Almost 9 in 10 Singaporeans trust banks with their personal data to at least a moderate extent, which gives financial institutions a key advantage in the platform economy.
What’s past is prologue
Once a change-less bastion, financial services are experiencing a rapid and dramatic evolution. The COVID pandemic has added further impetus to the rate and pace of change. Banking is being mixed in with services or products from other areas and industries — from healthcare and telephony, to mobility and media, retail and logistics, and numerous other areas. Banking is becoming embedded — sometimes almost invisibly — in non-bank business processes. New types of ecosystems are emerging, powered by dynamic new business models, often based around platforms and network economics.
New business imperatives are emerging. Customers are being engaged in innovative ways — and by different parties. Telephony businesses are becoming a channel through which customers can engage in healthcare discussions. Retailers are orchestrating payments systems. And social media businesses are establishing new forms of currency.
Organizations in virtually every sector seem to be contesting the relationship with customers, hoping to become not only the provider of their own products, but also an entry point for other businesses seeking access to their primary customers. Forward-thinking organizations look to become curators of experiences as well as of specific products and services. And this cross-pollination of customer access is based on insights gained from robust data.
Organizations are looking to maintain a primary relationship with their customers — to avoid being disintermediated by insurgents from both their own and completely different industries. But the playing field for deep customer engagement is not a level one. Unlike aspirationals from other industries — and perhaps counterintuitively — banks are uniquely positioned for success in becoming the prime entity for building and maintaining relationships with customers.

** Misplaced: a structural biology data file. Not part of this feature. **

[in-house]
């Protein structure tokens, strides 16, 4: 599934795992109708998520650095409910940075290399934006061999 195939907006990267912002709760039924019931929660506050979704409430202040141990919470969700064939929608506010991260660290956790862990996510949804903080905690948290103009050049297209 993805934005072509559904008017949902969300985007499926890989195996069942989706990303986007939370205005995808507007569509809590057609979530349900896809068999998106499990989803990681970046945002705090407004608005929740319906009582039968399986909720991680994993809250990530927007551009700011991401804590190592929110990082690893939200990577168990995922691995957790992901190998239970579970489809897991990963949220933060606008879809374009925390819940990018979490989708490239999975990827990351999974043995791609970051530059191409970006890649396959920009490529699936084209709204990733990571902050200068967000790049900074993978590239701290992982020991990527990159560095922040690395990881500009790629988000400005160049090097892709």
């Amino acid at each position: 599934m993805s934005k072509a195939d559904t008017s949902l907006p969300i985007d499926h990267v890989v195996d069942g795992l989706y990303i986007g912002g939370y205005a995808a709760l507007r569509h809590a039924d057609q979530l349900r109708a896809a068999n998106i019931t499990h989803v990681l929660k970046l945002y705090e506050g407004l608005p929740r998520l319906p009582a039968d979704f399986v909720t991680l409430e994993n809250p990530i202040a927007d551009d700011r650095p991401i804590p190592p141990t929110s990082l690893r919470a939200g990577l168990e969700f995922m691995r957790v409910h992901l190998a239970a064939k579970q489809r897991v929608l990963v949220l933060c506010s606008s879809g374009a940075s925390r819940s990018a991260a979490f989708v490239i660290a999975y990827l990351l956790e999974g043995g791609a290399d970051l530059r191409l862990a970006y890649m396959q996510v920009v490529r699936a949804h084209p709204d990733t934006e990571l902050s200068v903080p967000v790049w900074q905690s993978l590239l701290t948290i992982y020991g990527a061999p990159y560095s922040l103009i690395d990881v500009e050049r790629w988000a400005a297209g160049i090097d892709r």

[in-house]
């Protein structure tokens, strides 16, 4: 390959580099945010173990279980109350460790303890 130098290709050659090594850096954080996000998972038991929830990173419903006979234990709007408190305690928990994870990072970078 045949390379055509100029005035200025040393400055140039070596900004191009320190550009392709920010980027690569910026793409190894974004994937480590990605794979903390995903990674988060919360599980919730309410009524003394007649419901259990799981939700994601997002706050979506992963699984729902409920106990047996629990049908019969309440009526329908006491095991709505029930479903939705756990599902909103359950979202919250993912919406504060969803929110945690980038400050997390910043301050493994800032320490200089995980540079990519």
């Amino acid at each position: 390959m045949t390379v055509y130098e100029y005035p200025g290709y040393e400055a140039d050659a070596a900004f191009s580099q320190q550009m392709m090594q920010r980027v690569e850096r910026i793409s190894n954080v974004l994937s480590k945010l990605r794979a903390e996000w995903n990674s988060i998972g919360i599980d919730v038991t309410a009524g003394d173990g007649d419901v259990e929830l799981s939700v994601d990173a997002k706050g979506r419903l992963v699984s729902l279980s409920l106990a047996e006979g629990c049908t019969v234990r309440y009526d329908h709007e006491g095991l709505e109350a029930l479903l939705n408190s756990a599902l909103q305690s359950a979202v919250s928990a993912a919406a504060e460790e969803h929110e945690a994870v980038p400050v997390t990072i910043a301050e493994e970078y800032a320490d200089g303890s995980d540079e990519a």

Banks possess a key advantage that most organizations don’t have. Our research suggests that people are willing to share their personal data with their banks, and banks are trusted to keep the data safe and use it ethically, even if they are mandated to do so by regulators.
A Singaporean perspective
According to a recent IBM Institute for Business Value (IBV) survey conducted in collaboration with Survey Monkey, 87 percent of Singaporean survey respondents trust their bank or other financial institution to protect their personal information and data to at least a moderate extent.
Indeed, IBV research indicates that 57 percent of Singapore’s citizens and consumers trust their bank more than any other organization or institution they interact with except the government (cited by 67 percent). They reported the same level of trust, 57 percent, with their employer.
The emerging ecosystem environment impacts banks and banking, as well as the highly systemic position banks hold compared to other institutions in the economy. As a “trusted partner,” banks have a unique opportunity to become a conduit — or curator — of products, services, and experiences to fulfill broad underlying aspirations of their customers, rather than merely the financial ones.
A bank might, for example, build or participate in platforms or ecosystems that enable its customer to become more successful, with those platforms taking on several different forms (see figure). Instead of limiting itself to transactions, a bank might collaborate on behalf of its customer to source a range of necessary or helpful inputs and to coordinate specialized capabilities.
The visionary bank
Visionary banks are building inclusive, flexible ecosystems of financial and other capabilities. Participants in deeper, more sophisticated ecosystems might come from any area of the economy, their commonality being the contribution of useful or necessary business functions and technical capabilities that create value. Ecosystem providers and consumers meet on business platforms — digital or, at times, physical structures — through which interactions, including communications, collaborations, and transactions, occur.
Radical transformation is required across business and operating models and in the way resources, business processes, and technologies are assembled to create value. How can banks reorganize the way they do business to compete successfully in an age of new cross-industry platform business models? Our report concludes with a six-step action guide that should help simplify the process significantly.
Originally published 14 July 2020
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